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A Landlord's Guide to Security Deposits

A Landlord's Guide to Security Deposits

The average salary for landlords here in Washington is $84,129 per year. Becoming a landlord and earning that salary is definitely enticing to many people, but you need to understand basic concepts first, such as the security deposit. 

For instance, how do security deposits work, and what should you charge? Knowing the market and local laws is key to being a fair and efficient landlord. 

Here's what all landlords need to know. 

What Is a Security Deposit?

A rental security deposit is an amount paid by a tenant upon signing a lease. It serves as a guarantee that the tenant will follow all terms and rules. In short, it's an applicant's way of saying they will care for the property, pay rent on time, and follow all conditions outlined in the lease agreement. 

It also offers peace of mind to a landlord. For instance, if a tenant violates the lease by damaging the property, that money can help to cover the damages. 

Not every landlord charges a security deposit, though most do as a general business practice. Plus, a refundable deposit serves as an incentive for tenants to care for the rental unit as they'll want the money back. 

How Much Can Landlords Charge?

This is a common question that new landlords ask. First, it's crucial to look at landlord-tenant laws, as they limit the amount a landlord may charge for a security deposit. Keep in mind these may vary by state. 

A non-refundable fee cannot legally be called a deposit. Therefore, it's important to clearly outline any non-refundable cleaning fees and other costs.

Generally, a rental security deposit is one month's rent. Again, the limit landlords can charge depends on state laws. Some states have no statutory limit, while others may be equal to one month's rent or more. 

To determine the best amount for a deposit, you should consider the property's rental value, amenities, location, competition, and current market conditions. A property management company can assist you by providing a rental market analysis. 

Rules for Landlords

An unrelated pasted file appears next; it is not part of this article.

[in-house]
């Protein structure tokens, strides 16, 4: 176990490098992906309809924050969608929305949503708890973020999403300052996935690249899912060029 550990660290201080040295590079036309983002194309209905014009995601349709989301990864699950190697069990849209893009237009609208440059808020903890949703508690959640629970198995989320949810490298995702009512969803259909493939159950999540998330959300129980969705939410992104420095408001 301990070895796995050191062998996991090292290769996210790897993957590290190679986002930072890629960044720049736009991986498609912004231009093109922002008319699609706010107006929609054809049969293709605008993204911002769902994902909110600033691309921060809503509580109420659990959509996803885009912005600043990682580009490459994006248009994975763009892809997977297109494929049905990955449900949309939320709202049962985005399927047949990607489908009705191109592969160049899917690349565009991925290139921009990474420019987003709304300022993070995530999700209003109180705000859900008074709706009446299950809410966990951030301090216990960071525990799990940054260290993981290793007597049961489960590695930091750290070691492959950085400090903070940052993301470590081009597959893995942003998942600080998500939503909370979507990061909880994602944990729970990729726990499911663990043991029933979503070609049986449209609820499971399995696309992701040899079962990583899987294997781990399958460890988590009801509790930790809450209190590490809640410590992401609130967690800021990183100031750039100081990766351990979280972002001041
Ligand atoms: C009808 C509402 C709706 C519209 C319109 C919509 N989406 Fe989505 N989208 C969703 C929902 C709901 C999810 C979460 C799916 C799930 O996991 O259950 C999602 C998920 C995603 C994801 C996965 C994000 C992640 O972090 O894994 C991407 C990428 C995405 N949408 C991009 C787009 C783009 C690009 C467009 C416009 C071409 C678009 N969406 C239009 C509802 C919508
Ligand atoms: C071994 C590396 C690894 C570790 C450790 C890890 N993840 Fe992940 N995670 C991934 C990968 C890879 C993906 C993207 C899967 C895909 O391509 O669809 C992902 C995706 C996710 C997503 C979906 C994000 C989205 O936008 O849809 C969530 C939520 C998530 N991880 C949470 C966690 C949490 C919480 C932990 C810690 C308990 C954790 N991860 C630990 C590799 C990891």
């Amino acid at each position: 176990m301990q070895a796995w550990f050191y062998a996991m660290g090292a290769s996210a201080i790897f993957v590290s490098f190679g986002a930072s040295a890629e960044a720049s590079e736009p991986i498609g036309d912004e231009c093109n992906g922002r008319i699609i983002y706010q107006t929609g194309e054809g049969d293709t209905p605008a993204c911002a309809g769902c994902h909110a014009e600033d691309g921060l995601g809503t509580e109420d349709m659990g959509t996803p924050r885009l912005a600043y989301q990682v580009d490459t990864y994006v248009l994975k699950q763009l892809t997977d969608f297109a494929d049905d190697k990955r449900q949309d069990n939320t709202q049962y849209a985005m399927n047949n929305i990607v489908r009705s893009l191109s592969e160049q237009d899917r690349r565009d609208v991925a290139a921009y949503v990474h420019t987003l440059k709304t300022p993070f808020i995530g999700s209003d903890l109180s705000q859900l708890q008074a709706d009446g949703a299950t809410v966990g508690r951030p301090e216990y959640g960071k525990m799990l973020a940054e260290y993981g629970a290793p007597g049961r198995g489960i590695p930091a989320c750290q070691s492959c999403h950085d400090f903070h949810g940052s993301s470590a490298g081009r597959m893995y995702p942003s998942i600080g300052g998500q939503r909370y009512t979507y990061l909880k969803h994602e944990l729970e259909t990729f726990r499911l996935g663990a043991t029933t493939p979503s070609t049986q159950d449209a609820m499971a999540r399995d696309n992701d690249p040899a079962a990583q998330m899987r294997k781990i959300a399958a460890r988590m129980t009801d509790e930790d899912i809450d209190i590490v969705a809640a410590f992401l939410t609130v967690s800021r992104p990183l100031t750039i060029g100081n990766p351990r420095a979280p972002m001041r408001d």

Landlords must outline the terms and conditions that must be met for a tenant to receive their security deposit back. These terms need to be clearly outlined in the lease agreement. Remember that landlords can't withhold deposits for general wear and tear. 

Landlords must also provide a document or inspection report which states the condition of a rental property or unit before the move-in date. 

Security deposits are meant to be refundable, so they're not considered rental income. That said, any amount withheld (such as an amount to pay for damages) does count as rental income. 

Sometimes, the security deposit may also be used as last month's rent. The IRS considers this advanced rental income. 

Landlords must keep deposits in a separate account, away from personal funds. They have 14 days after a tenant moves out to return the deposit or give the former tenant a written explanation of why it was not returned. That's why keeping accurate records is so crucial. 

Make the Most of Your Rental Property

There's much to consider regarding rental security deposits, including local laws. Landlords must comply with all laws, or they may face legal trouble. 

That's why so many turn to Vancouver, WA property management. If you need assistance, Badger Canyon Property Management can help you make the most of your investment with landlord tips and services. Get a free consultation today to get started.